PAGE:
Getting the shot: Mathieu van der Poel alone against the clock
Time trials offer numerous opportunities to focus on the rider, their effort, and their equipment as they race by, one by one.
Heading out the door? Read this article on the new Outside+ app available now on iOS devices for members! Download the app.
VeloNews and Peloton contributor James Startt, the winner of the 2021 World Sports Photography Awards, is covering his 32nd Tour de France. For this year’s Tour de France he will provide a regular feature explaining how he gets his favorite shots of the day and also what equipment he uses.
I always love photographing time trials as you can really focus on the rider, the effort, and the equipment. And you have numerous opportunities as the riders race by, one by one.
But as I drove recon on today’s stage-five time trial from Changé to Laval, I struggled to find a spot that didn’t have camping cars or traffic furniture that made for a very cluttered background to a potential image. And while I certainly am not opposed to backgrounds, they need to add something to the visual story, otherwise, it just clutters the image.
Also read: Getting the Shot — Maillot Jaune on the Mur de Bretagne
Finally, just before the 15-kilometer intermediate time check, I came into an opening where the road stretched out into an open field, and I sensed my spot.
As the first riders rolled by, I shot with different focal lengths, starting with my 70mm lens, then going down to 50mm, before realizing that today was a wide-angle-lens day.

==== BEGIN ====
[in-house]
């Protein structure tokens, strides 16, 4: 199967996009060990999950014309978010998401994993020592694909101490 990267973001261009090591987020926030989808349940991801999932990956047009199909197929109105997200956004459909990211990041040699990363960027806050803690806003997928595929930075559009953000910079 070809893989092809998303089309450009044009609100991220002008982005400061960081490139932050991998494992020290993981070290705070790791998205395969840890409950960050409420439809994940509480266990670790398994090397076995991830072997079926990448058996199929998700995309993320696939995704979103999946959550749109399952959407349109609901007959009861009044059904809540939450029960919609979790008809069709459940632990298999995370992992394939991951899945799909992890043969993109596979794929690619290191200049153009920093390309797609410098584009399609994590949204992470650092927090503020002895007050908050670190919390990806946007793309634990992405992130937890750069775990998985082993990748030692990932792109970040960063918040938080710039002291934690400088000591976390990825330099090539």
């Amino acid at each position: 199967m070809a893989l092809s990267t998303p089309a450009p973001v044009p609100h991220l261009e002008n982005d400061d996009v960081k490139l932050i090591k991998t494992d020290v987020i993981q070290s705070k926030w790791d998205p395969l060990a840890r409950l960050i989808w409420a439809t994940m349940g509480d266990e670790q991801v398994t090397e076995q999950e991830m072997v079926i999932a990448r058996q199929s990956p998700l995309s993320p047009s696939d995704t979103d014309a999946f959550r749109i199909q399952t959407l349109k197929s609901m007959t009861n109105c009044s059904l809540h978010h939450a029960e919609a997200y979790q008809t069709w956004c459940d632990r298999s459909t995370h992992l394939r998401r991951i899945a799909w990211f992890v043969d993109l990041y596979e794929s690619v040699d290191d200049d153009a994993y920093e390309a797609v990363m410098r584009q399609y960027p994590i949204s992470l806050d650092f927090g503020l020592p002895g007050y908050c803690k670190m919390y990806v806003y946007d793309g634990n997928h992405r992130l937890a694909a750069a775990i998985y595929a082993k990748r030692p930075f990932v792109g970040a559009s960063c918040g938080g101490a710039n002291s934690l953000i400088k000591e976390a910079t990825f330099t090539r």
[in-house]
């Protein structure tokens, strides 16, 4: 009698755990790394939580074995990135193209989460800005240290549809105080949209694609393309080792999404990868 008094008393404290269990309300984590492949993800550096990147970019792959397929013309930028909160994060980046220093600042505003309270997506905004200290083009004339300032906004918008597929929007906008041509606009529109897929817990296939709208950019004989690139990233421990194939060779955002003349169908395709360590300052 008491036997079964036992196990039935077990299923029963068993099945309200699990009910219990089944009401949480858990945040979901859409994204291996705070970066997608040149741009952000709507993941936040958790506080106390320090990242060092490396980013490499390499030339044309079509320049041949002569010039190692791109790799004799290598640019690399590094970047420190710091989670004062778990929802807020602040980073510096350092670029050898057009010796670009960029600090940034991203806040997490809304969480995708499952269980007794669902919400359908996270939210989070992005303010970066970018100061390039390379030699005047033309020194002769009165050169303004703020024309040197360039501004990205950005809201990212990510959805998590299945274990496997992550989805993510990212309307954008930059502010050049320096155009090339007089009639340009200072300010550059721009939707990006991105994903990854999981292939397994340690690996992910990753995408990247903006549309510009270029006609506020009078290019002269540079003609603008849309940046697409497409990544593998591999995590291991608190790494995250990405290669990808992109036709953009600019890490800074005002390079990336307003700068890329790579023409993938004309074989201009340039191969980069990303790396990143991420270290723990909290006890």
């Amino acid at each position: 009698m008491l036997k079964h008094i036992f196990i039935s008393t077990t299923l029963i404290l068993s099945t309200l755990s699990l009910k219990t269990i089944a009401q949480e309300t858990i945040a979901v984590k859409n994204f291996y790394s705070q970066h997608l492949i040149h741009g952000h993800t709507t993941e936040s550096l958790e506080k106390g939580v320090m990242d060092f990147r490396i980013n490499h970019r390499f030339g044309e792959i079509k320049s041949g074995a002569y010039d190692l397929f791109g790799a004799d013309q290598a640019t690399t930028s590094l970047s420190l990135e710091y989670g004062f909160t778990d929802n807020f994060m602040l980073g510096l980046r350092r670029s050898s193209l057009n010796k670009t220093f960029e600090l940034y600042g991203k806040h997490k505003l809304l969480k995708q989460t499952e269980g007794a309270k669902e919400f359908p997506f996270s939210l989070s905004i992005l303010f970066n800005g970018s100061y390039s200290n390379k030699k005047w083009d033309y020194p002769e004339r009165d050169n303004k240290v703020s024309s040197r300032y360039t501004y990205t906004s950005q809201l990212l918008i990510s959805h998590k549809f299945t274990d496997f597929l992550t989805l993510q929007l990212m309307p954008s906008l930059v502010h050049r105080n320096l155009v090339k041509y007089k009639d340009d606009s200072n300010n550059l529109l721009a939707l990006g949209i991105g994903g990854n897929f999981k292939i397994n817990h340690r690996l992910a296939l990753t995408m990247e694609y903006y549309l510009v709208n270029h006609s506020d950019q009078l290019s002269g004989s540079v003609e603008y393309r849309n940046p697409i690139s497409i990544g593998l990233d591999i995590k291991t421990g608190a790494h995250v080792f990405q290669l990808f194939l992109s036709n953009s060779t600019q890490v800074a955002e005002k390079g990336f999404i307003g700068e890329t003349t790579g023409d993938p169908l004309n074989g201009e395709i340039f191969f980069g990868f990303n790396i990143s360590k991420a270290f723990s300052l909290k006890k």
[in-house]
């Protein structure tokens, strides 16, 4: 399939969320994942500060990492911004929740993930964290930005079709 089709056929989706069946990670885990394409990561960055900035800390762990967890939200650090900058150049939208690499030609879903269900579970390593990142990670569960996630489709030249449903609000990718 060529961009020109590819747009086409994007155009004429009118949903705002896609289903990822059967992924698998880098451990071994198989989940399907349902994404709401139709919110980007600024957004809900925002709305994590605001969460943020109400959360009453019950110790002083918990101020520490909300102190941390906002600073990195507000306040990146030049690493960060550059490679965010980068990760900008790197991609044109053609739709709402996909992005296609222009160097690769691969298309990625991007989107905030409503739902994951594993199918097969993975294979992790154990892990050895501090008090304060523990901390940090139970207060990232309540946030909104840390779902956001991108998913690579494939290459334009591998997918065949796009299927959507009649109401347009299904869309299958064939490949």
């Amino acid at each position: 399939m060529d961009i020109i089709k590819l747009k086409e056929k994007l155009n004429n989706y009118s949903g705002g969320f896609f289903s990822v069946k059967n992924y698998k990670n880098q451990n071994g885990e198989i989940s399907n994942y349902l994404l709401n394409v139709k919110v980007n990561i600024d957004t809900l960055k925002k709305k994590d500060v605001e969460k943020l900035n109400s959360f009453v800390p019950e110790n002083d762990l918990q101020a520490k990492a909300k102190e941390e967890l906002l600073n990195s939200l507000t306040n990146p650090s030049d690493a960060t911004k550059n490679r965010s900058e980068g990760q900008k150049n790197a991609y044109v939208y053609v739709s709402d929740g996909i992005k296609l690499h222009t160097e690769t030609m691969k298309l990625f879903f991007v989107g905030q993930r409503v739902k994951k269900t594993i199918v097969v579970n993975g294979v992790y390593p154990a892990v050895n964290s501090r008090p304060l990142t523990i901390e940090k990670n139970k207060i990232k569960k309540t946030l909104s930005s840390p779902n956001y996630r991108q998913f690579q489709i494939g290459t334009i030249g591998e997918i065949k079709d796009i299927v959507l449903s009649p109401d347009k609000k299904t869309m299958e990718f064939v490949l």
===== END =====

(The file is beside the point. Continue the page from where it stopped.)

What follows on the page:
And the ditch by the side of the road allowed me to get underneath the riders as they sped past, shooting them with a touch of the road and the big sky of the Mayenne region of France in the backdrop.
At first, I was frustrated by the lack of sun and the flat lighting, but I also like the stark white sky. As the final riders approached I worked different angles, although I was also limited by the position each one took on the road.
I had to work quickly, panning each one as they rode by, often in excess of 50 kilometers an hour.
The good thing about sticking to a spot in a TT is that you get time to practice before the final riders pass.
I brought both my Nikon D5 and my mirrorless Z7 with me. And while I like the high resolution of the Z7, in the end, the D5 was the camera of choice today as it is generally better at the high ISO settings required to shoot at a high shutter speed (1600th) on such an overcast day. In addition, I only had a flash for the D7, and after going back and forth between the two cameras, I decided that a touch of flash really helped the colors to stand out.
Once settled on my equipment choice of the day, I waited for the last riders. I was really happy with a profile of Tadej Pogačar in his white jersey against the white sky.
But in the end, it was this shot of Mathieu van der Poel, digging deep to defend his yellow jersey that resonated the most. And while I was first attracted to a profile shot, similar to that of the Pogacar shot, I preferred this one of van der Poel in the corner of the frame.
I’ve always been a fan of the film The Loneliness of the Long Distance Runner adapted from the book of the same title by Alan Sillitoe. The film focuses on the isolation of the solitary effort of a lone runner, and this image of van der Poel, riding alone in the white backdrop of the big sky reminded me of the film.
I was pretty stoked to see the Dutch rider defend his yellow jersey one more day. Going into the stage he was skeptical of his chances. But then the yellow jersey has a way of inspiring a rider to new heights. And today was one of those days.